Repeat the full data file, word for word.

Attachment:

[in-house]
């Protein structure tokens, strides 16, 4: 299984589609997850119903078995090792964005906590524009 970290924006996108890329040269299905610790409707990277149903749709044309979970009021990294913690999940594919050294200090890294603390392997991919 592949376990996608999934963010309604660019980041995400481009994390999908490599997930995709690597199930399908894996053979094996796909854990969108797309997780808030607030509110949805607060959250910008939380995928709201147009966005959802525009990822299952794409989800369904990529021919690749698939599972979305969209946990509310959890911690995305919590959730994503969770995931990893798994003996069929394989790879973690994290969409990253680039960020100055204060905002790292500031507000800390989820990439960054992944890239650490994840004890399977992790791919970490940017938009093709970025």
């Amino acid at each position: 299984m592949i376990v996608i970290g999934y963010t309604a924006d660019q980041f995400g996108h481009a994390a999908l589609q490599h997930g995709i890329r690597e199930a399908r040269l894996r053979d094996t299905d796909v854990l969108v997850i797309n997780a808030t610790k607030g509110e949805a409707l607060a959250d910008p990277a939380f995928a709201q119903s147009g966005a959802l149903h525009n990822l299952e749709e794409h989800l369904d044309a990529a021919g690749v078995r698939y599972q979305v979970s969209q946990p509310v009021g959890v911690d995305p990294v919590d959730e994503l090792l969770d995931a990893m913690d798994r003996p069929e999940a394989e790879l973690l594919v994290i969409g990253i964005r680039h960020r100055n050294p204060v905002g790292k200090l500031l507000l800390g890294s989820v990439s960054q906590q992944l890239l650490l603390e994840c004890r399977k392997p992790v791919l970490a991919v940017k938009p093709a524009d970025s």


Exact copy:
[in-house]
């Protein structure tokens, strides 16, 4: 299984589609997850119903078995090792964005906590524009 970290924006996108890329040269299905610790409707990277149903749709044309979970009021990294913690999940594919050294200090890294603390392997991919 592949376990996608999934963010309604660019980041995400481009994390999908490599997930995709690597199930399908894996053979094996796909854990969108797309997780808030607030509110949805607060959250910008939380995928709201147009966005959802525009990822299952794409989800369904990529021919690749698939599972979305969209946990509310959890911690995305919590959730994503969770995931990893798994003996069929394989790879973690994290969409990253680039960020100055204060905002790292500031507000800390989820990439960054992944890239650490994840004890399977992790791919970490940017938009093709970025």
């Amino acid at each position: 299984m592949i376990v996608i970290g999934y963010t309604a924006d660019q980041f995400g996108h481009a994390a999908l589609q490599h997930g995709i890329r690597e199930a399908r040269l894996r053979d094996t299905d796909v854990l969108v997850i797309n997780a808030t610790k607030g509110e949805a409707l607060a959250d910008p990277a939380f995928a709201q119903s147009g966005a959802l149903h525009n990822l299952e749709e794409h989800l369904d044309a990529a021919g690749v078995r698939y599972q979305v979970s969209q946990p509310v009021g959890v911690d995305p990294v919590d959730e994503l090792l969770d995931a990893m913690d798994r003996p069929e999940a394989e790879l973690l594919v994290i969409g990253i964005r680039h960020r100055n050294p204060v905002g790292k200090l500031l507000l800390g890294s989820v990439s960054q906590q992944l890239l650490l603390e994840c004890r399977k392997p992790v791919l970490a991919v940017k938009p093709a524009d970025s």